By Gwendolyn Craig
John Ernst will oversee a discussion on solar farms Thursday in the first meeting of the Adirondack Park Agency since he was appointed chairman.
Gov. Kathy Hochul tapped the New York City businessman and Adirondack retreat owner to the chairman post last month. Former Gov. Andrew Cuomo had left the position vacant for nearly 900 days.
The agenda for the APA meeting at 9 a.m. calls for a review of regulatory roles for large-scale solar projects in the park. Staff will present a planning memo on the subject that indicates that solar farms are considered major public utilities and not buildings. As a result, the APA does not have the jurisdiction to set density restrictions.
The memo also states any changes to regulate where solar projects could go in the park would require an act of the state Legislature.
The meeting agenda is silent on a 120-unit subdivision proposal in the town of Jay, though Ernst and board members will likely hear about it during the public comment portion.
Last month developer Eric Stackman of Florida submitted the first part of an APA application for a luxury resort and townhome complex in Jay. The information is open for public comment until Dec. 3.
David Gibson, managing partner of Adirondack Wild: Friends of the Forest Preserve, submitted a letter to the APA outlining concerns with Stackman’s proposal. Gibson told the Adirondack Explorer he will bring the matter before the board during public comment on Thursday.
The first part of Stackman’s large-scale subdivision application is incomplete, Gibson said. The plans posted online are missing maps showing where open space will be protected, information on wildlife habitat and design principles meant for conserving natural resources, Gibson said. He does not believe the APA should consider the first part “received.”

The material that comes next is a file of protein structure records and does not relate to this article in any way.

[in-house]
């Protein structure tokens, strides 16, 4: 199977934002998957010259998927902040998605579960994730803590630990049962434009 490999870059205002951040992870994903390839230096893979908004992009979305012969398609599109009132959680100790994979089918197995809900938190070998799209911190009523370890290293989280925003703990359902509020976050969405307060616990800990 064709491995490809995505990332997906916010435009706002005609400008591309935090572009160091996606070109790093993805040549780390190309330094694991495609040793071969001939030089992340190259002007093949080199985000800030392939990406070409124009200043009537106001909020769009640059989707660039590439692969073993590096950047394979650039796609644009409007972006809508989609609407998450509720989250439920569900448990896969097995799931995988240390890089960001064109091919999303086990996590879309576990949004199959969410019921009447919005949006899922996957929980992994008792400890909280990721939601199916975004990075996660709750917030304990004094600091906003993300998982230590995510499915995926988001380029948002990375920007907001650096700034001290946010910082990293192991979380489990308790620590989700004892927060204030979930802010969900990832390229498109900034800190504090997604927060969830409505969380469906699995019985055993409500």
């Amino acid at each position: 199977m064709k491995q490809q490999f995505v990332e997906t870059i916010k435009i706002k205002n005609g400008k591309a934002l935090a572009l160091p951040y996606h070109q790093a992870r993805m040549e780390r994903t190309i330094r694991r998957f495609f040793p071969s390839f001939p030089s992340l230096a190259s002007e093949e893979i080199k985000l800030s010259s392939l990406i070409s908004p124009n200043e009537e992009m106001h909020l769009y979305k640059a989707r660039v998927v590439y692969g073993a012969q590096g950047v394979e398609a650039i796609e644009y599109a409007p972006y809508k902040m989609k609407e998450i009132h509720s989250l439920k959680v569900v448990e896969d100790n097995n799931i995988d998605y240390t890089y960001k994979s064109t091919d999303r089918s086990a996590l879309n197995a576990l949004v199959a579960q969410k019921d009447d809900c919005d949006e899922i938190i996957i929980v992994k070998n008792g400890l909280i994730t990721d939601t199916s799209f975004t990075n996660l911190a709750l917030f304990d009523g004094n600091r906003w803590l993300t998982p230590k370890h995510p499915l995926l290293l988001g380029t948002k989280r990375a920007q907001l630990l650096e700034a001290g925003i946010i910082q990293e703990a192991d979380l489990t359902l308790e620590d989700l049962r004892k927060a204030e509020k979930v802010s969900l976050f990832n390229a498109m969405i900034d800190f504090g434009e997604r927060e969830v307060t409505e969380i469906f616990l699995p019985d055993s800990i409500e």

“At present, the APA and the public are left to debate the absence of resource information, not the quality of that information,” Gibson said.
Stackman’s proposal is the second project to fall under the APA’s new large-scale subdivision application created in 2018. But in Gibson’s and other environmental organization’s minds, the APA’s application process fell short in its one and only project approval, a subdivision around Woodward Lake in Fulton County.
Peter Bauer, executive director of Protect the Adirondacks, said the Jay project “shows the need for revisions of the APA Act for conservation design standards in subdivision reviews.” Protect the Adirondacks, Adirondack Wild, the Adirondack Council and others have called on the state Legislature to pass a pending bill that would require subdivision applicants design their projects with more natural resource protections.
The board will also hear and vote on a permit renewal request for an eight-lot subdivision in Bolton in Warren County. The permit would authorize a single-family dwelling on one lot and a subdivision road on another. Both lots involve wetlands.
To access the meeting, go to tinyurl.com/MeetingNov2021Thu or listen in by calling 1-518-549-0500 Access code: 2340 066 4178. If you wish to comment during the meeting, send your name and phone number to AgencyMeeting.PublicComment@apa.ny.gov. The agenda offers comment times at the start and end of the meeting.
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